Also in 1982, there were rumors about Butcher's banking practices. Knoxville federal and state bank investigators had long suspected that Butcher was engaged in unlawful banking practices. On November 1, 1982, 180 federal bank regulators from the Federal Deposit Insurance Corporation simultaneously raided all of the Butcher brothers' 29 bank branches and offices, thereby preventing transfers of funds to cover their tracks. [6] Bank records ultimately led investigators on a paper trail of illegal loans, forged documents and various other forms of fraud. The United American Bank collapsed on 14 February 1983. It was the fourth-largest bank failure in US history up to that time. [6] [7] Seven other Butcher-controlled banks and the Southern Industrial Banking Corporation, a state licensed loan and thrift company run by C.H. Butcher, also became insolvent during the rest of 1983, and an additional three banks in 1984. The FDIC estimated that its losses in connection with the failed Butcher brother banks would total approximately $382.6 million. [8] Later that year, it was learned that Butcher was also insolvent; his assets were listed at $11.9 million and his liabilities at $32.5 million. [2]

Criminal conviction

Butcher pleaded guilty to federal charges of bank fraud in 1985 and was given a 20-year prison term. He was paroled in 1992, and resided in the Atlanta suburb of Canton, Georgia. [9] He reportedly worked for a Toyota distributor and as a real estate developer. [7] His assets were auctioned off to satisfy his creditors.

His brother C. H. Butcher Jr., [10] who also was sent to state prison for state securities fraud, was paroled in 1993 and died in 2002. [7]

Personal life and death

Butcher married the actress Sonya Wilde in 1962. [2] They had four children. [11]

Butcher died on July 19, 2017 at the age of 81. [12]

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  1. Travis, Fred. "SPOTLIGHT" . Retrieved 24 October 2018.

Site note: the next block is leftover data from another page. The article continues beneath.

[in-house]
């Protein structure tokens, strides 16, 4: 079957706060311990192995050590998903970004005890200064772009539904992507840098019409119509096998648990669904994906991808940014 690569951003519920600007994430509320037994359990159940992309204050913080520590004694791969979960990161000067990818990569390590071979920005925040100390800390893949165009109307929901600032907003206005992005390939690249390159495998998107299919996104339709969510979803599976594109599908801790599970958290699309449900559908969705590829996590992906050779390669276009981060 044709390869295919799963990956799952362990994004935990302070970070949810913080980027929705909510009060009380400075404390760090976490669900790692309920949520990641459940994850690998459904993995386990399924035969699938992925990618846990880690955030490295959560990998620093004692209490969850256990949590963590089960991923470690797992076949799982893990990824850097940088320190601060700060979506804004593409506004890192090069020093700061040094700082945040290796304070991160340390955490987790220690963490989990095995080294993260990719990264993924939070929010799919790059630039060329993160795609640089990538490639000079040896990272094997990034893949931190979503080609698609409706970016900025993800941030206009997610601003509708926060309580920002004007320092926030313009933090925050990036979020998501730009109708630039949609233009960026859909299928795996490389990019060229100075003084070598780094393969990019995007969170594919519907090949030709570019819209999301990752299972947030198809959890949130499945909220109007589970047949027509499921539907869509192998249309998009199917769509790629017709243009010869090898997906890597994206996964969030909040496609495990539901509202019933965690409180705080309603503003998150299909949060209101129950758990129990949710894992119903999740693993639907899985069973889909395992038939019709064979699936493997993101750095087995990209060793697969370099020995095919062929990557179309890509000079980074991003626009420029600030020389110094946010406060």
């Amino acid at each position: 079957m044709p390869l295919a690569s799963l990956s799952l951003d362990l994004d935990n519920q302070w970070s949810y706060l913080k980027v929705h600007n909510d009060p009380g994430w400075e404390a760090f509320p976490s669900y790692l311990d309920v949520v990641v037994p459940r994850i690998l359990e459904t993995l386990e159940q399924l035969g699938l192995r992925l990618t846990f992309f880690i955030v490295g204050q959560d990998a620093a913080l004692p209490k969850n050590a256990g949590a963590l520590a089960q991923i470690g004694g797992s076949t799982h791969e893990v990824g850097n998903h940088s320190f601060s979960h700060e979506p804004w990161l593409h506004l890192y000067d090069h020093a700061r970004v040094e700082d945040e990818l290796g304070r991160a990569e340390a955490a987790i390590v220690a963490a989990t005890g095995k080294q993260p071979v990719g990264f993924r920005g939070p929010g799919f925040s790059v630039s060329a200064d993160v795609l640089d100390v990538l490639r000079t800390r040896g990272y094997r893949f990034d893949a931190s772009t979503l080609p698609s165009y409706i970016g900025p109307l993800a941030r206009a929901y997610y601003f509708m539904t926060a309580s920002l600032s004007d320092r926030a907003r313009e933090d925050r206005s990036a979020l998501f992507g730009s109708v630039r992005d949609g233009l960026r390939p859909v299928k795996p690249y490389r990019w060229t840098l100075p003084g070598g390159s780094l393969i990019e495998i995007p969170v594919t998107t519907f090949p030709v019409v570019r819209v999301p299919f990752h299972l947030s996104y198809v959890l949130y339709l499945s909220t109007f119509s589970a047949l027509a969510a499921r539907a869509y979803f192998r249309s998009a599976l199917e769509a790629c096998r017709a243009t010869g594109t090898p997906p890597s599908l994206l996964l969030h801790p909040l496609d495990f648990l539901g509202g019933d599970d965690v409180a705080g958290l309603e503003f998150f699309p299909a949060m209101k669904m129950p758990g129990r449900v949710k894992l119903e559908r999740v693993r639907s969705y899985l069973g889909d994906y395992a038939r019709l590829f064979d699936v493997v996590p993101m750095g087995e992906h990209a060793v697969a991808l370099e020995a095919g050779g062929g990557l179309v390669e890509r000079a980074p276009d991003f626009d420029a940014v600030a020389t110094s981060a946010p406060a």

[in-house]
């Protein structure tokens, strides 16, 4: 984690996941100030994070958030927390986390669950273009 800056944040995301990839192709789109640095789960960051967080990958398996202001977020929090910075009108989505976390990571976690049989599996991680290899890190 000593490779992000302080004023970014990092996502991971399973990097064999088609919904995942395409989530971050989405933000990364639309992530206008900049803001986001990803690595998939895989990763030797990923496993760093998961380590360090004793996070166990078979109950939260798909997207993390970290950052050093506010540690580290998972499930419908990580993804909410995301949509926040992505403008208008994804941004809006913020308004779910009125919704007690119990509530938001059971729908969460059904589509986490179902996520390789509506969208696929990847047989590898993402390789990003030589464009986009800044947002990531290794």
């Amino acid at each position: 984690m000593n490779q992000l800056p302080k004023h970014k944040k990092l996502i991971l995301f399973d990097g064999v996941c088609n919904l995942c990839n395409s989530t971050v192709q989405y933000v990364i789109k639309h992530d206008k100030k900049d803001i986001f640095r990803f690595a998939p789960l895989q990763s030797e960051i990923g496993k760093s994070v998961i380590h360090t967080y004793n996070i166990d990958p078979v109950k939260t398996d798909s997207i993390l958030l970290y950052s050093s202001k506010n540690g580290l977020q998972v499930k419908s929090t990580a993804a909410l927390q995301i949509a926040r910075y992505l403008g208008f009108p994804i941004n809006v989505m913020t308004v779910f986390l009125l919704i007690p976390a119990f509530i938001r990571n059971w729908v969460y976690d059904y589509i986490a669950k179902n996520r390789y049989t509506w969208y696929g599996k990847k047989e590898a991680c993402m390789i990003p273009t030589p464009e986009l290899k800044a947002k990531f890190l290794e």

2. 1 2 3 4 5 6 Bruce Wheeler, Jacob Franklin "Jake" Butcher, Tennessee Encyclopedia of History and Culture, 2009.
  3. Jerry Dean, "Plaza Building Being Sold," Knoxville News-Sentinel, 28 August 1997.
  4. Josh Flory, "City's Tallest Building Sold for Tall Price to N. Y. Group," Knoxville News-Sentinel, 12 July 2007.
  5. Bill Brewer, "Riverview Tower Sold to Lawler-Wood," Knoxville News-Sentinel, 3 January 2001.
  6. 1 2 Tapped Out, Time magazine, February 28, 1983
  7. 1 2 3 Butcher: Bank collapse after fair hurt city, Knoxville News Sentinel , May 2, 2007
  8. Federal Deposit Insurance Corporation, Managing the Crisis: The FDIC and RTC Experience, Chapter 6: 1983. Retrieved: 14 February 2013.
  9. Drew Ruble, ""Vestige of Empire"". Archived from the original on November 14, 2006. Retrieved 2009-04-27.CS1 maint: BOT: original-url status unknown (link), BusinessTN magazine, July 2006.
  10. "IN MEMORIAL". Memphis Flyer. Retrieved 20 July 2017.
  11. United Press International (1986-02-22). "Jake Butcher's Wife Fights To Keep Florida Home - tribunedigital-orlandosentinel". Articles.orlandosentinel.com. Retrieved 2017-06-05.
  12. "Jake Butcher, head of failed banking empire, dies" . Retrieved 24 October 2018.